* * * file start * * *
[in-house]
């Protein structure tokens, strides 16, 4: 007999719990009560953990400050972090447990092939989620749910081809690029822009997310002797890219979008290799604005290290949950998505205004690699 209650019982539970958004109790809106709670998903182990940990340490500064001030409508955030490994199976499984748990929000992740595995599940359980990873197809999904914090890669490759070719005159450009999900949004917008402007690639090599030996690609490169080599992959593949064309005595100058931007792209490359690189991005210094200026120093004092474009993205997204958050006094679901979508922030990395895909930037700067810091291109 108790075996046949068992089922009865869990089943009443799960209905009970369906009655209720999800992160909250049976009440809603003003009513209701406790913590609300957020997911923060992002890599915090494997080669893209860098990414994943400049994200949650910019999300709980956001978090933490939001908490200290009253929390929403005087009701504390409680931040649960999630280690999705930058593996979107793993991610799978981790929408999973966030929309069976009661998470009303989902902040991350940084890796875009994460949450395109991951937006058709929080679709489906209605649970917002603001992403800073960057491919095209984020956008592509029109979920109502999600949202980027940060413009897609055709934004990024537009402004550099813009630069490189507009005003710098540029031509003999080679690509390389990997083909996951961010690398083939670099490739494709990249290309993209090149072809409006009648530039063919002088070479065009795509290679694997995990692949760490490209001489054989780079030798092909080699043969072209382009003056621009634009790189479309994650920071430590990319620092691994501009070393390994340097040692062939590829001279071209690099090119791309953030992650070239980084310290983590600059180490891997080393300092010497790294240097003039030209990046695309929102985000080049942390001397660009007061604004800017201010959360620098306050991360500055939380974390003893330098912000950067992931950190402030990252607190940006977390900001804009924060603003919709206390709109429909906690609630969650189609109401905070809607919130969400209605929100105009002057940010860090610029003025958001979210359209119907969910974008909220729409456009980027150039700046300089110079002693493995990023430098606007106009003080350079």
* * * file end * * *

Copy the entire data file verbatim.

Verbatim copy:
[in-house]
């Protein structure tokens, strides 16, 4: 007999719990009560953990400050972090447990092939989620749910081809690029822009997310002797890219979008290799604005290290949950998505205004690699 209650019982539970958004109790809106709670998903182990940990340490500064001030409508955030490994199976499984748990929000992740595995599940359980990873197809999904914090890669490759070719005159450009999900949004917008402007690639090599030996690609490169080599992959593949064309005595100058931007792209490359690189991005210094200026120093004092474009993205997204958050006094679901979508922030990395895909930037700067810091291109 108790075996046949068992089922009865869990089943009443799960209905009970369906009655209720999800992160909250049976009440809603003003009513209701406790913590609300957020997911923060992002890599915090494997080669893209860098990414994943400049994200949650910019999300709980956001978090933490939001908490200290009253929390929403005087009701504390409680931040649960999630280690999705930058593996979107793993991610799978981790929408999973966030929309069976009661998470009303989902902040991350940084890796875009994460949450395109991951937006058709929080679709489906209605649970917002603001992403800073960057491919095209984020956008592509029109979920109502999600949202980027940060413009897609055709934004990024537009402004550099813009630069490189507009005003710098540029031509003999080679690509390389990997083909996951961010690398083939670099490739494709990249290309993209090149072809409006009648530039063919002088070479065009795509290679694997995990692949760490490209001489054989780079030798092909080699043969072209382009003056621009634009790189479309994650920071430590990319620092691994501009070393390994340097040692062939590829001279071209690099090119791309953030992650070239980084310290983590600059180490891997080393300092010497790294240097003039030209990046695309929102985000080049942390001397660009007061604004800017201010959360620098306050991360500055939380974390003893330098912000950067992931950190402030990252607190940006977390900001804009924060603003919709206390709109429909906690609630969650189609109401905070809607919130969400209605929100105009002057940010860090610029003025958001979210359209119907969910974008909220729409456009980027150039700046300089110079002693493995990023430098606007106009003080350079």